Scientism May or May Not be the New Creationism

In a recent article on the Scientific American website, science writer, (pop)-psychologist, and general “skeptic” Michael Shermer argues that Liberals are “at war” with science. Ignoring the preposterous war cliché that pervades silly writing about any sort of apparent disagreement, Shermer’s argument is supposed be novel and interesting because it is presumed that it is common knowledge that Republicans (Shermer’s argument is American-centric) have a general disregard, if not disdain, for scientific truth, while there is an attitude of superiority amongst Democrats because, contrary to Republicans, they give science its duly deserved reverence.

Don’t be too smug, says Shermer. While not as bad as Republicans, Democrats are in some regards a bunch of science haters:

The left’s war on science begins with the stats cited above: 41 percent of Democrats are young Earth creationists, and 19 percent doubt that Earth is getting warmer. These numbers do not exactly bolster the common belief that liberals are the people of the science book. 

Admittedly, to some the 41 percent of Democrats being young-Earth creationists is a little surprising, considering the way that evolution vs. creationism debates are framed in the United States. In any case, let’s leave this aside for the moment and consider the second statistic that Shermer provides. Citing such a relatively low degree of scepticism amongst Democrats as evidence for a proverbial “war on science” reveals much about Shermer’s totalising view of science, his completely unrealistic expectations of public understanding of science, and I would argue, his wholly inaccurate and generally problematic conception of belief acquisition.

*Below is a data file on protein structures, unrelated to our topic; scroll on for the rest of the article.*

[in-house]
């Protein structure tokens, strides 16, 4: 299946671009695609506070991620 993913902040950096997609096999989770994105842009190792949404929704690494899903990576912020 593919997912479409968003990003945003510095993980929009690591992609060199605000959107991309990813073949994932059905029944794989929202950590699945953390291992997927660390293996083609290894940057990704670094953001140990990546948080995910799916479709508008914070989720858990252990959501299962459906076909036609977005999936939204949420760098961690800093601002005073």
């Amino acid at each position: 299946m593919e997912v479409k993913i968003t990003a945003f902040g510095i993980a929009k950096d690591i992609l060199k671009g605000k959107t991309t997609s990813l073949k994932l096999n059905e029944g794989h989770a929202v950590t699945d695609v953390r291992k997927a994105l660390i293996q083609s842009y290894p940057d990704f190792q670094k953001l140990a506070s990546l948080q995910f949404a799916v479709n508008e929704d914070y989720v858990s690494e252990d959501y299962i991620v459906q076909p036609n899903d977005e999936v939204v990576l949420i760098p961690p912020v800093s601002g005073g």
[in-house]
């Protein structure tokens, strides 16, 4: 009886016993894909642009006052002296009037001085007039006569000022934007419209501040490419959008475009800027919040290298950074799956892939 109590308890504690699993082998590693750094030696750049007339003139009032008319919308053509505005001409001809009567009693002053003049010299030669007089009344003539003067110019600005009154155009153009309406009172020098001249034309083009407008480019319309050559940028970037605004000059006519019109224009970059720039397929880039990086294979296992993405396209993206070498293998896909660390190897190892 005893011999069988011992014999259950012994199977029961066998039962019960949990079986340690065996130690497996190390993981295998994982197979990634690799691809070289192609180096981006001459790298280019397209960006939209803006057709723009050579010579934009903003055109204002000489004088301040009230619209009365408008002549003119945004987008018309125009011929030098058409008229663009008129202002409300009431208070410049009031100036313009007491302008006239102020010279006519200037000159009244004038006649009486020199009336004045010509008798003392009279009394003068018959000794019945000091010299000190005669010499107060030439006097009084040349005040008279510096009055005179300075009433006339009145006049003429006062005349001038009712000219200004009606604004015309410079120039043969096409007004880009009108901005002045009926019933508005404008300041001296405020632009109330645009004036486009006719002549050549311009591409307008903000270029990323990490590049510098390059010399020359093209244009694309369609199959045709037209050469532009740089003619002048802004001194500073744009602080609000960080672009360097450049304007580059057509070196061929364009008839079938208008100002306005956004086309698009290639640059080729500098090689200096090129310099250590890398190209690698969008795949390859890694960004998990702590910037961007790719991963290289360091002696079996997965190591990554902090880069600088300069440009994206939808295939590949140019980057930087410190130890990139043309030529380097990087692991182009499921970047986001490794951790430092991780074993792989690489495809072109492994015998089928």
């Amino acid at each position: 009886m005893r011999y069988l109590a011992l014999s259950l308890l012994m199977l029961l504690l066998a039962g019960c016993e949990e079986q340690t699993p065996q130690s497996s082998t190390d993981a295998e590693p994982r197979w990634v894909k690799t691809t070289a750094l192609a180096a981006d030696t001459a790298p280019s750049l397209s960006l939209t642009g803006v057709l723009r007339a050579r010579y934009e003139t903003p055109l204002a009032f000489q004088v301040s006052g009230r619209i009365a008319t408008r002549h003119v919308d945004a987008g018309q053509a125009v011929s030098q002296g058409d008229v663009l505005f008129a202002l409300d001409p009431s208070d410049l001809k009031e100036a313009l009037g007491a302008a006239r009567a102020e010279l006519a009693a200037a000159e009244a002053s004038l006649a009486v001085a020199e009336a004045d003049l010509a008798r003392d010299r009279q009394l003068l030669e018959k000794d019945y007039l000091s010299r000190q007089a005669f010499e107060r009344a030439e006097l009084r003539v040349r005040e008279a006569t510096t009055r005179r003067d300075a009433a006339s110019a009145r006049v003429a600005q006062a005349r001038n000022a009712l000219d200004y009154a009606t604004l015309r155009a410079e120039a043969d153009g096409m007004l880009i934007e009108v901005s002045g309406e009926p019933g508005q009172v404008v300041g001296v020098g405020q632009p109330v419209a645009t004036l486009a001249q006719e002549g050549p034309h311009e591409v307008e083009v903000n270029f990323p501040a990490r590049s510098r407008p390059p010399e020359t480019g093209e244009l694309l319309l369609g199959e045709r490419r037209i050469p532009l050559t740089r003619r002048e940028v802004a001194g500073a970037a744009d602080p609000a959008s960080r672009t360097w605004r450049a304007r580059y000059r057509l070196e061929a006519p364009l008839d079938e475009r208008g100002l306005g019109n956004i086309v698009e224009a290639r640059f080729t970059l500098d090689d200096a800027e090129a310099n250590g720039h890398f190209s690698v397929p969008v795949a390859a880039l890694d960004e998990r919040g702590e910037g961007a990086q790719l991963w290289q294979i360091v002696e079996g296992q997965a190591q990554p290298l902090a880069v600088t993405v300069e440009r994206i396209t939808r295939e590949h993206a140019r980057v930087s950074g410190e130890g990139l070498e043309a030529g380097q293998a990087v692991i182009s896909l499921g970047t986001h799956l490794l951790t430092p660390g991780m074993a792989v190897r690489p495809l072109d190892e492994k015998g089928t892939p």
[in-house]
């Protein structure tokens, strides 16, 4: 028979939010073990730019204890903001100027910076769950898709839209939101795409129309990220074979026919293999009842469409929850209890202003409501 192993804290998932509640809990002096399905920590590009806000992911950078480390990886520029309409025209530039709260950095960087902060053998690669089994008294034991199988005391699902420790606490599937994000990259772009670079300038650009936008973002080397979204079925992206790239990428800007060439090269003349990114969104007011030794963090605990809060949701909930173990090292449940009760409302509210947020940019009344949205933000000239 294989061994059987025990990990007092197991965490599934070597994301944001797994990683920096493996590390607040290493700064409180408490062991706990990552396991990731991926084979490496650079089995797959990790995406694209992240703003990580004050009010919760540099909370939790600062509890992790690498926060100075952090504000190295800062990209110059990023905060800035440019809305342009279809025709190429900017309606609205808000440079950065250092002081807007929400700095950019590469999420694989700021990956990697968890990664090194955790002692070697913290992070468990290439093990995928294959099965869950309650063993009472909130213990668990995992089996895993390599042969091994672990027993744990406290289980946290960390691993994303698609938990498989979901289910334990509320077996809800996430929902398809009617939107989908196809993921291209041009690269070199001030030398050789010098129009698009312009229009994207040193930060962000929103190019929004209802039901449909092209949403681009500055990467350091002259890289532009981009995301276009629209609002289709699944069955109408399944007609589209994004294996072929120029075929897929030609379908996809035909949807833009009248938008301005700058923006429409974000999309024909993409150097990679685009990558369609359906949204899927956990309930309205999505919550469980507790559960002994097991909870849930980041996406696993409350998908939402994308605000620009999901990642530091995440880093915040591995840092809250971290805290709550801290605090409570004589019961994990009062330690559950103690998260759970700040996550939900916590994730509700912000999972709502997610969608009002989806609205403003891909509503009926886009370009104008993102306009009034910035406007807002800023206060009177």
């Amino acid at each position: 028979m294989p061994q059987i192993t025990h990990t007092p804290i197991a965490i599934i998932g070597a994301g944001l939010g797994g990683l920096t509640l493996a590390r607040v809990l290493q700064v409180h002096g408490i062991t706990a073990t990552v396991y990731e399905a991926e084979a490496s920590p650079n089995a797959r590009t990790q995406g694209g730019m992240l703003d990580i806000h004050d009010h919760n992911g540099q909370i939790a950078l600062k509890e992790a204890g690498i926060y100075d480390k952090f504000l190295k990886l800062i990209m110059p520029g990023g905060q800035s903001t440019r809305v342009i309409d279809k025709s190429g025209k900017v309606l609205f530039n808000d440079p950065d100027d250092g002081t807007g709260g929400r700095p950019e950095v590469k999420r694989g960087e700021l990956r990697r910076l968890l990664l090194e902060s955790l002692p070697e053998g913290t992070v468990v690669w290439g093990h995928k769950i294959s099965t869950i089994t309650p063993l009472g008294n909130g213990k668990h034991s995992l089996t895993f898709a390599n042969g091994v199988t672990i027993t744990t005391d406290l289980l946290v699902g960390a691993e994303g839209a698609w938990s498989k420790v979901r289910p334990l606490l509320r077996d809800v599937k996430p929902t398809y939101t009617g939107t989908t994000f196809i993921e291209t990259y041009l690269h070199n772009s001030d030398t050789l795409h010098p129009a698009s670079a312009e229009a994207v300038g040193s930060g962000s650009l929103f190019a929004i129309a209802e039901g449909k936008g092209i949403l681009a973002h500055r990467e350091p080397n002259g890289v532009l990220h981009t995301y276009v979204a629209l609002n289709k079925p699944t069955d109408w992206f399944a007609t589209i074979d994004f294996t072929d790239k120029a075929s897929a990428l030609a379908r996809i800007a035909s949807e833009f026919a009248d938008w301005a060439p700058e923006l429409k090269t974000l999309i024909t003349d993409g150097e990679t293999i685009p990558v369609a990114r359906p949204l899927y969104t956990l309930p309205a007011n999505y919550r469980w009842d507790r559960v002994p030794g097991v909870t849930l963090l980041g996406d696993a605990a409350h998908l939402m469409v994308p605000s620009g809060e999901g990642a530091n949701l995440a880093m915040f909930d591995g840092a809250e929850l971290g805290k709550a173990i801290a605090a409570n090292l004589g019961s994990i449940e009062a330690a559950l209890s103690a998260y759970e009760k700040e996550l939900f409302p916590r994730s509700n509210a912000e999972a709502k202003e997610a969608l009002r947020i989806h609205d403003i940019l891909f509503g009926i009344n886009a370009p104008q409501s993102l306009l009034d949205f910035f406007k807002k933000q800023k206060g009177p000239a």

Much of Shermer’s (who did his B.A. and M.A. in psychology) other writing is about the psychology of beliefs . He often argues how various (typically evolutionarily inherited) psychological characteristics explain why humans are predisposed to believing things that aren’t true. His latest book is titled: The Believing Brain: From Ghosts and Gods to Politics and Conspiracies – How we Construct Beliefs and Reinforce them as Truths. Based on these writings it becomes clear that he subscribes to an asymmetrical view of belief formation. This is an old and familiar problem in psychology and sociology (quite a big hoopla was made of it in the earlier days of Science and Technology Studies), but it more or less amounts to this: beliefs that we hold to be false (“we” meaning epistemologically privileged people like Shermer who know the real truth) are in need of psychological or sociological explanation. For example, Richard Dawkins calls belief in God a ‘delusion,’ and Shermer’s latest book is a similar project of unmasking. Many recent books on climate change, for instance, including one that I am very sympathetic to, aim at such explanations. This is a widespread impulse; beliefs we hold to be false are dismissed as “ideological” or “political.” This is quite often merely a rhetorical strategy employed to dismiss a particular belief that has not been shown to be false, but even when we are content that a belief is patently false, we often feel the urge to further explain how people could believe in patently false things in the first place. On the other hand, beliefs that we hold to be true (in Shermer’s case, the reality of evolution and climate change), require no further explanation. The explanation of their acceptance amongst belief holders is implied in virtue of the fact that these beliefs are actually true (in some caricatural “positivist” sense). Shermer might concede that there is certainly a psychology of scientific practice (i.e. hypothesising, collection of evidence, reasoning, deduction, induction, etc.) that allows scientists to arrive at truths. But based on what he writes in this article, I would expect that Shermer might say that this psychology doesn’t really need interrogating or deep study because we can just assume that somebody arriving at the truth is evidence that they followed well-defined mental procedures that allowed them to arrive at said truth.